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Stephen Miller’s new book, Liberating King, contains ten chapters. Each chapter concludes with three “questions for application and discussion.” The questions are very specific, pointed, and directed to the reader. Ignoring the questions would be the only way to avoid the personal reflection (I believe, intended by the author).

In the introduction, Stephen writes, “this book… is not a self-help guide… the book is for broken people.” Miller makes the point that worship is much more than a song. He does this in ten chapters. Each chapter contains a different passage of Scripture, which is great. I am a student, and because I am a student, I prefer a more in-depth exegesis and exposition. My preferences can sometimes interfere with my appreciation for a book. I cannot fault Miller, he did a great job of exposition, and he did make personal application for each introductory Scripture.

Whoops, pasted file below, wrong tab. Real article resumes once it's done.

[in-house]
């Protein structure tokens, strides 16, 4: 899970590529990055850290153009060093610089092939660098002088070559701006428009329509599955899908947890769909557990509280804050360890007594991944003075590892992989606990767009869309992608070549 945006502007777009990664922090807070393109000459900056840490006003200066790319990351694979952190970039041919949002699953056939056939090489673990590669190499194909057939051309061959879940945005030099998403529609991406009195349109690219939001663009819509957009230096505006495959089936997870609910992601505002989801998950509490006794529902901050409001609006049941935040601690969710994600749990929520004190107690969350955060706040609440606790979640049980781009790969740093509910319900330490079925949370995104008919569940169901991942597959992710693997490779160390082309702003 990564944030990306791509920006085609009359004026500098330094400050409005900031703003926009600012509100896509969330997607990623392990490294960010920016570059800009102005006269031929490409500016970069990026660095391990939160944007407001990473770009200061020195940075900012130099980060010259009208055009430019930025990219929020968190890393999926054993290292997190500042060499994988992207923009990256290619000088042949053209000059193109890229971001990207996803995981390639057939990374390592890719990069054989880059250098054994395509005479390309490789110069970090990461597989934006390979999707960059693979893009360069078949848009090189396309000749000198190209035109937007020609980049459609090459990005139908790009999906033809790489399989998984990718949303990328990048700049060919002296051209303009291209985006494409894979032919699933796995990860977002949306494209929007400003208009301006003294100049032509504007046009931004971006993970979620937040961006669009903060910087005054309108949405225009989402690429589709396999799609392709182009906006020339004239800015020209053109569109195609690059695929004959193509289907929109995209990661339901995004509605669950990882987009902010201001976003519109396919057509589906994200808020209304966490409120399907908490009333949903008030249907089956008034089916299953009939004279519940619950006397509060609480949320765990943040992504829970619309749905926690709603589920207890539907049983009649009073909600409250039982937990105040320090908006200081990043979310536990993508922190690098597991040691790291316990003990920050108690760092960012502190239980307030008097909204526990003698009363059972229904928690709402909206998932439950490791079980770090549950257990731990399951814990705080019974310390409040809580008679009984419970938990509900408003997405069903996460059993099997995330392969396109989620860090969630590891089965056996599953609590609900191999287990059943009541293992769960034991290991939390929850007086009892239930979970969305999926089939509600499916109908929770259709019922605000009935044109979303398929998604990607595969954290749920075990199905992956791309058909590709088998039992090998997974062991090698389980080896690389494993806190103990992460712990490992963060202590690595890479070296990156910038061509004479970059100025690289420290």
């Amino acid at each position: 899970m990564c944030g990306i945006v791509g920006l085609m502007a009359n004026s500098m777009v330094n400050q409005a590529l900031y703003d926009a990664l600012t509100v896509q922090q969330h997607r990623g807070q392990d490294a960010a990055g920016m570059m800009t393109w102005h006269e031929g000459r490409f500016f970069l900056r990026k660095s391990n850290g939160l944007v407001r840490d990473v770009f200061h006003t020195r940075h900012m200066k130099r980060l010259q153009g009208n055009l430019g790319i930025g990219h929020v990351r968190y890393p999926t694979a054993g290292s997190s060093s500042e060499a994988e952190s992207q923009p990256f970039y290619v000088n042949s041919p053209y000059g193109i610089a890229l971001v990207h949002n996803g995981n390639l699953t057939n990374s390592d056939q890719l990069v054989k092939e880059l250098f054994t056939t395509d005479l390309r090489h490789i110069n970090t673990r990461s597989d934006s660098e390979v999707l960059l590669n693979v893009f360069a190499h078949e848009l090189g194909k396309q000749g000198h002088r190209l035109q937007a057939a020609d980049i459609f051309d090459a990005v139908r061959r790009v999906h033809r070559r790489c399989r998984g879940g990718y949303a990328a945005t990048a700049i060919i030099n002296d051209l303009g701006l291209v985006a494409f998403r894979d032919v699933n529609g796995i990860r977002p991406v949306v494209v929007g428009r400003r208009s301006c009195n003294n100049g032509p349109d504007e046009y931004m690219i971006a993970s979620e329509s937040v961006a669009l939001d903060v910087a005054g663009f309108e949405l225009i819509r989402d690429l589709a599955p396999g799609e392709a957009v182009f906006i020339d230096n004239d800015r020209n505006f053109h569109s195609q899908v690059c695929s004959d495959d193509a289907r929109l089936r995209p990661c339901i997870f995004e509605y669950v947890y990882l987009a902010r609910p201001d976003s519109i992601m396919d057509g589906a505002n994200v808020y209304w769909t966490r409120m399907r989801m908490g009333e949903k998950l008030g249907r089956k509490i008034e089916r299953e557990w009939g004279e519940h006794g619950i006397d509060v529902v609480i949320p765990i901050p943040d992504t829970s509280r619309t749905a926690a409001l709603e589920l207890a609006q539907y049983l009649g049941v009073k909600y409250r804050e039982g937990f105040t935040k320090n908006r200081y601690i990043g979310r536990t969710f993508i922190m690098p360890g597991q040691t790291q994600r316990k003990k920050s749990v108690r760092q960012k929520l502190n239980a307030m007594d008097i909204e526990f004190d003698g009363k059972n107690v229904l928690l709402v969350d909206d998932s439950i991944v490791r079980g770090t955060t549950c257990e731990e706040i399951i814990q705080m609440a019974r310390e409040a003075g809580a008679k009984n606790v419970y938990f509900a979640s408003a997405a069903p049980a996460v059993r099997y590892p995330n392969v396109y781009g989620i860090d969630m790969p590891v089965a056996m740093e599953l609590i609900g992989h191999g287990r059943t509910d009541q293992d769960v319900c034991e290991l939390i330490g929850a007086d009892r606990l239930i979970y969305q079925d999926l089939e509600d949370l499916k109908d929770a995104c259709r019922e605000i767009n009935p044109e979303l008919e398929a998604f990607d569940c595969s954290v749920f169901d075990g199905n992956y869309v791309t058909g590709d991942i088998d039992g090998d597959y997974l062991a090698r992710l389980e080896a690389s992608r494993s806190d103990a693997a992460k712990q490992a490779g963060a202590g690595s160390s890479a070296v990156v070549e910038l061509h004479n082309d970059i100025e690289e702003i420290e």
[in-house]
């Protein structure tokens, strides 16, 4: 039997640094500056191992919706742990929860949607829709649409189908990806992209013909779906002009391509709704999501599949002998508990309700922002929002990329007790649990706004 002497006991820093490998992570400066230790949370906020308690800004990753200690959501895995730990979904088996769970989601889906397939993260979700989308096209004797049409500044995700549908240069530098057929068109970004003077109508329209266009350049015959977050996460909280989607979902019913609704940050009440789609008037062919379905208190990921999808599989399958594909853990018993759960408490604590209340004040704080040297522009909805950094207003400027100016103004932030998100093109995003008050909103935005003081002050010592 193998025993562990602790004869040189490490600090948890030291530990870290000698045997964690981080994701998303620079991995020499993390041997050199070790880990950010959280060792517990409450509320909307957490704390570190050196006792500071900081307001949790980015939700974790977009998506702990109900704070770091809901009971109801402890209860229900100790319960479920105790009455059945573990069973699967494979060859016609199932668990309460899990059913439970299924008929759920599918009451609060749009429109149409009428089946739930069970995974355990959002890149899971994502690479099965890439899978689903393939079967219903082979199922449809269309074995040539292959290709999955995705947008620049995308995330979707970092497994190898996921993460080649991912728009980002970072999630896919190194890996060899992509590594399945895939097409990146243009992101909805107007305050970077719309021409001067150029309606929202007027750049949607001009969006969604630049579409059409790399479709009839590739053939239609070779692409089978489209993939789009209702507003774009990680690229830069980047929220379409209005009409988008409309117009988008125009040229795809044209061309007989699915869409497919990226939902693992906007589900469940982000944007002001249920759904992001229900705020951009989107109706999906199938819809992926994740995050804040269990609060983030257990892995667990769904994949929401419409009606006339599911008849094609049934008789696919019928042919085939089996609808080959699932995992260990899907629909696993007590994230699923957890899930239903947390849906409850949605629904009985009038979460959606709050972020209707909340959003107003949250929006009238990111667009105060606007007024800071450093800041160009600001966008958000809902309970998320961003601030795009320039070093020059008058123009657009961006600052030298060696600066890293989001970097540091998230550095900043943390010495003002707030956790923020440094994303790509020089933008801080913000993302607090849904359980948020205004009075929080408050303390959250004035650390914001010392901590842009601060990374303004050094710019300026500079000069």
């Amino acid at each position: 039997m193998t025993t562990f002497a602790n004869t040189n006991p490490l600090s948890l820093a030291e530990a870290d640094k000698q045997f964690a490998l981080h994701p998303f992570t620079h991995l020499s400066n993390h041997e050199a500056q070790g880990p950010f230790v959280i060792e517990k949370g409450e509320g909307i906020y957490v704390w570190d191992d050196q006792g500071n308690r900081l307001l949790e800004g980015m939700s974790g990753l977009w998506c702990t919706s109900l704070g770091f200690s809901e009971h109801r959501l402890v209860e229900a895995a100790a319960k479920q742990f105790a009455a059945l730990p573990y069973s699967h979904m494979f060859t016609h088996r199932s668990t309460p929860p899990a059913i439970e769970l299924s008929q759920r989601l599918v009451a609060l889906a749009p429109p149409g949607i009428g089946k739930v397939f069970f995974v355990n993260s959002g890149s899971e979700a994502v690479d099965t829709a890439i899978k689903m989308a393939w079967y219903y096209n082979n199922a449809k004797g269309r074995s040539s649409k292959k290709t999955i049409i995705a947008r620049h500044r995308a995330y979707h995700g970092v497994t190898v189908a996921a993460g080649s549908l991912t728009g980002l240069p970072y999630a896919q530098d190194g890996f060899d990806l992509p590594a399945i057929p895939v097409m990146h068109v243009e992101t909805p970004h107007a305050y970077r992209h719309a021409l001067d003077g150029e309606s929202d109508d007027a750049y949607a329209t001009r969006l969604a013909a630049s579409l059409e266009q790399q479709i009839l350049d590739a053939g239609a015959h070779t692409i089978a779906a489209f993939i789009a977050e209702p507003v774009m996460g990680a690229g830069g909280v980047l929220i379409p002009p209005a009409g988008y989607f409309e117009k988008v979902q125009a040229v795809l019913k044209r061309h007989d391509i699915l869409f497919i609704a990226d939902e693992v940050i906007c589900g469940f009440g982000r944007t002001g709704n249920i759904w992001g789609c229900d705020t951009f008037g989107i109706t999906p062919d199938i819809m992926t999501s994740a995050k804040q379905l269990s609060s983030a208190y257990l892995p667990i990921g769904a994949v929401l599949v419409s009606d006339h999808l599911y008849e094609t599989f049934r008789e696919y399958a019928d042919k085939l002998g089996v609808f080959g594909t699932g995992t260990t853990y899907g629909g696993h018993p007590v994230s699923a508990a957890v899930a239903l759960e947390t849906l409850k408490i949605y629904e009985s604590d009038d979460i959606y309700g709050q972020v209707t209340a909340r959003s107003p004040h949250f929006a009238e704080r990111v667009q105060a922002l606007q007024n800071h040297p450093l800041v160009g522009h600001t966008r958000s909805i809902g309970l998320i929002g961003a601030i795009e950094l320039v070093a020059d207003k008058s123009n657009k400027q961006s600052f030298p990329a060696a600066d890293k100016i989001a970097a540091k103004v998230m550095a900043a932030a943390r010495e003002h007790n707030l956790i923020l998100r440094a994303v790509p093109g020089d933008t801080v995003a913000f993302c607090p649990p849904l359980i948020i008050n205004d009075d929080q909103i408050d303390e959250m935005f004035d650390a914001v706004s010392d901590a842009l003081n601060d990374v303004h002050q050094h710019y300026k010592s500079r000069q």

The first four chapters did not really impress me much. Miller focused a great deal on God’s sovereignty and power, which is okay. Like many others, he wrote rather ambiguously about the subject. But, at chapter five there was a shift. In chapter five he discussed loving oneself and the insecurity that so many Christians face. He writes, “our liberating King Jesus frees you and me to love others well because he himself knows both acceptance and rejection.”  At chapter five the book took a turn for the better, I could really identify with the last five chapters. He discussed relevant issues, personal struggles that all Christians are confronted with.

I would definitely recommend the book. There were plenty of great quotes, and probably some sermon illustrations. The premise, I believe, Christ sets us free, worship is more than a song. Worship is a way of life. Jesus has given us reason to worship Him. And worship helps us to fully experience who He is.

 

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